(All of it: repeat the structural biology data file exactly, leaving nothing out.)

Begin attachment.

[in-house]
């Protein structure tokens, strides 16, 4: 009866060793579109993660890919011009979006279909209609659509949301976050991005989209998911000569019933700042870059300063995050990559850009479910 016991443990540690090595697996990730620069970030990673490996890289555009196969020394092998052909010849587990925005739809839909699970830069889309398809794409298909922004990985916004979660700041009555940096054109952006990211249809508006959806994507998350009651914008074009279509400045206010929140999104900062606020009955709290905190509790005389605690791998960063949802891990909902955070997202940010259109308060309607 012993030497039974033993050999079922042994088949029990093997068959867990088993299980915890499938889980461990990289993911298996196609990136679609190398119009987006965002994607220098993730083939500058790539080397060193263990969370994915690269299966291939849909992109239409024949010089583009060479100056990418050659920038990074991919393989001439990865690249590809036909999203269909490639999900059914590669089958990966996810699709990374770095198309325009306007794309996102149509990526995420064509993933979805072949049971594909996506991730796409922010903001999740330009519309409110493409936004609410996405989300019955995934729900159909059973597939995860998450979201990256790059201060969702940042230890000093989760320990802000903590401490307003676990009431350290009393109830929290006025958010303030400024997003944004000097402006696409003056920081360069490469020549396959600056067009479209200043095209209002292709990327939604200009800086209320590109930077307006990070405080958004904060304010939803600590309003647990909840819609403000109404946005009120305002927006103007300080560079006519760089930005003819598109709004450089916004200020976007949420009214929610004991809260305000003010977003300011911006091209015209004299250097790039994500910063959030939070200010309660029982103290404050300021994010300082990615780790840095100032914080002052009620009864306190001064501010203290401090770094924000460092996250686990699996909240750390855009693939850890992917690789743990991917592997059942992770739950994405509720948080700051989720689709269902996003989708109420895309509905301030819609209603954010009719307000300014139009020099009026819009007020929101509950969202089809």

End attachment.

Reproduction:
[in-house]
């Protein structure tokens, strides 16, 4: 009866060793579109993660890919011009979006279909209609659509949301976050991005989209998911000569019933700042870059300063995050990559850009479910 016991443990540690090595697996990730620069970030990673490996890289555009196969020394092998052909010849587990925005739809839909699970830069889309398809794409298909922004990985916004979660700041009555940096054109952006990211249809508006959806994507998350009651914008074009279509400045206010929140999104900062606020009955709290905190509790005389605690791998960063949802891990909902955070997202940010259109308060309607 012993030497039974033993050999079922042994088949029990093997068959867990088993299980915890499938889980461990990289993911298996196609990136679609190398119009987006965002994607220098993730083939500058790539080397060193263990969370994915690269299966291939849909992109239409024949010089583009060479100056990418050659920038990074991919393989001439990865690249590809036909999203269909490639999900059914590669089958990966996810699709990374770095198309325009306007794309996102149509990526995420064509993933979805072949049971594909996506991730796409922010903001999740330009519309409110493409936004609410996405989300019955995934729900159909059973597939995860998450979201990256790059201060969702940042230890000093989760320990802000903590401490307003676990009431350290009393109830929290006025958010303030400024997003944004000097402006696409003056920081360069490469020549396959600056067009479209200043095209209002292709990327939604200009800086209320590109930077307006990070405080958004904060304010939803600590309003647990909840819609403000109404946005009120305002927006103007300080560079006519760089930005003819598109709004450089916004200020976007949420009214929610004991809260305000003010977003300011911006091209015209004299250097790039994500910063959030939070200010309660029982103290404050300021994010300082990615780790840095100032914080002052009620009864306190001064501010203290401090770094924000460092996250686990699996909240750390855009693939850890992917690789743990991917592997059942992770739950994405509720948080700051989720689709269902996003989708109420895309509905301030819609209603954010009719307000300014139009020099009026819009007020929101509950969202089809």